• Furuno - Friday, May 21, 2010 - link

    Yes. And for looping the slide, you can set it by going to the Slide Show menu and pressing the Set Up Slide Show Button, and there's should be a loop continuosly checkbox in the dialogue box. Oh, and you'll need to adjust the Advance Slide option under Transition Menu.

    Best regards,
  • MacGyver85 - Thursday, May 20, 2010 - link

    Excellent article, thanks for the thorough and honest review.

    The only thing that keeps me away from buying these (or any) laptops is the abysmal display quality.
    Maybe you guys could literally set the bar for the manufacturers ?!
    You could add bars to the display graphs that would say: abysmal, decent, good, industry leading quality or something similar.
    That way we'd see at a glimpse what is worth buying and what is not in this category.
    Hopefully it will encourage more manufacturers to give higher priority to a good panel instead of those extra few percentages of processor performance.
  • Setsunayaki - Friday, May 21, 2010 - link

    4 hours of DVD playback time isn't so bad, though the idle state gives us a 550 minute battery life.

    The important thing with a laptop, which is being challenged lately by the latest cell phones is application speed.

    An example:

    Task: Taking an image on site and sending it to all your friends.

    I used to use laptops for this, way before cell phones had cameras....I used to take a picture on a digital camera, then upload them to my laptop by USB. I then would have to find some Wireless Network out there...or Wired Connection to deal with the internet...and then send an email to everyone with Attachment. This takes forever on a laptop....

    Today I can just get to the site or target location.....I can sneak around and take an image with a phone....and then I can use the 3G coverage of an area and send an email with that attachment to everyone to everyone in my list...All in the time it takes for a laptop to start up and set up.

    The more laptops try to take the role of mobile-desktops, the farther they will drift from the concepts of what mobility (and stealth) brings to the table, and the slower they will become each generation against cell phones.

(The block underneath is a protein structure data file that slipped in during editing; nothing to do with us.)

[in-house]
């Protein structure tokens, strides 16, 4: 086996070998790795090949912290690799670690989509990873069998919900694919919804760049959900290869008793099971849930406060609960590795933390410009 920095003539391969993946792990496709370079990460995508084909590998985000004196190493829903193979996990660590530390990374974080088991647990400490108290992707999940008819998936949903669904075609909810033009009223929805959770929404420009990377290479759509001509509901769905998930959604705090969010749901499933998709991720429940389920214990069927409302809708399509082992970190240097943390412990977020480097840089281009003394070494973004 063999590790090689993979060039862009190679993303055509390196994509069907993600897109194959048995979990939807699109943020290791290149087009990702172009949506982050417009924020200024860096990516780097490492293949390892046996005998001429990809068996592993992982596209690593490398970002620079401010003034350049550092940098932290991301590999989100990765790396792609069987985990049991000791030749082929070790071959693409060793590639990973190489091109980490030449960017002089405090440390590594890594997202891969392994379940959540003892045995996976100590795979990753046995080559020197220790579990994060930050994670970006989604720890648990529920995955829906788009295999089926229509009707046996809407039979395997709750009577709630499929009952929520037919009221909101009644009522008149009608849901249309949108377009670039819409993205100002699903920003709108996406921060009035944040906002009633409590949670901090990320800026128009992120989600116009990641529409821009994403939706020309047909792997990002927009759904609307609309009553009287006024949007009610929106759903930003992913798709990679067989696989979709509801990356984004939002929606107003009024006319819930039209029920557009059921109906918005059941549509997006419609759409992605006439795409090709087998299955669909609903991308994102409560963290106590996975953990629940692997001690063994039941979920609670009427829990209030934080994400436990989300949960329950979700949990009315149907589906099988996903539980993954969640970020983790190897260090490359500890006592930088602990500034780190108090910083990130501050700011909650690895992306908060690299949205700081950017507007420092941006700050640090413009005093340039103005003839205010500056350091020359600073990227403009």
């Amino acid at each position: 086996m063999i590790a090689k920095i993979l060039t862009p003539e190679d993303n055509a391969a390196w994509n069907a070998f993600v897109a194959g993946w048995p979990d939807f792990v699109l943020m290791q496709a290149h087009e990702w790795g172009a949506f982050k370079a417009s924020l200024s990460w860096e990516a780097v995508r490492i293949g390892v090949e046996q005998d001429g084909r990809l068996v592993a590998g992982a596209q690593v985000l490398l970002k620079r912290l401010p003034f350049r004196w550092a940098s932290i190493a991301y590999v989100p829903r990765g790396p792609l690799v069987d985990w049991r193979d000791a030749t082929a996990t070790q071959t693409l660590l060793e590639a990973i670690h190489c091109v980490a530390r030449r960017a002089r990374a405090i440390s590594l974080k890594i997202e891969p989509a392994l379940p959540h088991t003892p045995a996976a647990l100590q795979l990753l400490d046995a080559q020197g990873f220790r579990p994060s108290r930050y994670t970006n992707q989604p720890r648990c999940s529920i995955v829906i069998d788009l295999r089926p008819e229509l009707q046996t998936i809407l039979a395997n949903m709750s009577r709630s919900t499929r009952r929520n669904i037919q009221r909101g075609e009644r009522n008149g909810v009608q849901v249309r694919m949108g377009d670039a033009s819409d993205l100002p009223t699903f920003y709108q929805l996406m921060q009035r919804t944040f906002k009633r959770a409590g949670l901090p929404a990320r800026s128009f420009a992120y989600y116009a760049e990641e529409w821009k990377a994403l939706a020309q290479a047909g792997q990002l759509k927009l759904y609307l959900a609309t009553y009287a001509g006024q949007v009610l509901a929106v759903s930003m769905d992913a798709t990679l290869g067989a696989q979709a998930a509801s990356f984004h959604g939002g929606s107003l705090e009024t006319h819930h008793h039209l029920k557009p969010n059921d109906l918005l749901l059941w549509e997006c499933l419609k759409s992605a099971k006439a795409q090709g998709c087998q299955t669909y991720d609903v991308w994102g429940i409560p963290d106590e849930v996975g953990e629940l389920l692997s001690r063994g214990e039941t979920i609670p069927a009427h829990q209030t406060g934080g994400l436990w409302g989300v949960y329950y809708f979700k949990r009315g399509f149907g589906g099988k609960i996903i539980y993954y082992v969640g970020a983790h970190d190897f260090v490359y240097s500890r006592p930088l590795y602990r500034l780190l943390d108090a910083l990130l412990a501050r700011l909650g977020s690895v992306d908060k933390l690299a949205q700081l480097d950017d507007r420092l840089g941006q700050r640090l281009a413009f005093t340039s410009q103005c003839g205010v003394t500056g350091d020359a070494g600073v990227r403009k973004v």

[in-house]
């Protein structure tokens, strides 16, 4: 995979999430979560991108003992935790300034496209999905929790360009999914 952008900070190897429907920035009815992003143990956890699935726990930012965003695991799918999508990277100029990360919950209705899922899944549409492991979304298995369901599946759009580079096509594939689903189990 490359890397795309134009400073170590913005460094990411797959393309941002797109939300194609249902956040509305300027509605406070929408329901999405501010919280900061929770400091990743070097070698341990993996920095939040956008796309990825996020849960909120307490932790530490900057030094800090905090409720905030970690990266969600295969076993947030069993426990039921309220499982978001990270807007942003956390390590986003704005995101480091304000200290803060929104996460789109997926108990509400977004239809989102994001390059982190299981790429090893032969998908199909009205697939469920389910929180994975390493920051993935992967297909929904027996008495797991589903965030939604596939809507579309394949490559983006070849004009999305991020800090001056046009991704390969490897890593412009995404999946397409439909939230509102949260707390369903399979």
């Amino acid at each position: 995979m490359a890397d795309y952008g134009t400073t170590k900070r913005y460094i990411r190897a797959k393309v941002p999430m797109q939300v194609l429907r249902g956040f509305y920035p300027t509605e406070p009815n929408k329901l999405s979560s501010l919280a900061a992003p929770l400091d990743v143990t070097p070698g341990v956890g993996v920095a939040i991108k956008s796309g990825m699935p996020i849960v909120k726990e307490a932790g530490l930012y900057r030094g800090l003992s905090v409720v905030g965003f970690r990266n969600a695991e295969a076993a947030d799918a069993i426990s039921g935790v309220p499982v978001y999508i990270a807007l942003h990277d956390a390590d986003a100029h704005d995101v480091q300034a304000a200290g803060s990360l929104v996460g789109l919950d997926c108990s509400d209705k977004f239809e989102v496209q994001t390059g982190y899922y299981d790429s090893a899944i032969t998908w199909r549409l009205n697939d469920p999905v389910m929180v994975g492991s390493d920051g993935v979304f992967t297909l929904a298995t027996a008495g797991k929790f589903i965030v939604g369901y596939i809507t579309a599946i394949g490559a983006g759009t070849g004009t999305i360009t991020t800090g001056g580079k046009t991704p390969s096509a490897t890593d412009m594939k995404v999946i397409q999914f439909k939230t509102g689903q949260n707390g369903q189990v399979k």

There is a reason why more people today buy an iPhone or GooglePhone these days....

    Specially the idea that voice recognition software is becoming more and more common....Its fun to be able to say something and have it record a note, or dial a number....

    I can say "I need to buy eggs and bread" and walk into a store and play it back.....than having to type it.

    The more they try to make a laptop into a mobile-desktop, the more mobility it actually loses and the slower it becomes vs the cell phone craze...Yes, its amazing how a $3000 laptop doesnt hold a candle to the speed one can do things on the IPhones and other Phones out there that compete against it.
  • T2k - Monday, May 24, 2010 - link

    Seriously: LIGHT at almost 5lbs?
    I hope Asus paid a lot for this piece - it would be awful to realize you just made a complete fool of yourself publicly for chump change...
  • Alexo - Saturday, July 10, 2010 - link

    Can you get your hands on a PL30JT?
    Supposed to have an i5 processor and a matte screen, maybe a little better battery life as well.

    I would love for you to review it (or even a quick comparison with the U30JC).

  • mrmbmh - Saturday, September 04, 2010 - link

    very very useful article for me!
    I've found Vaio S Series a good competitor against this laptop...same weight...same processor...same graphic chip... but there are a few articles about S series.. and seriously... This website is one of the few websites I can trust :)
    So can you read an article about S series? I love U30jc but as you mentioned it has a poor screen... I think vaio makes better displays...
    thanks anyway...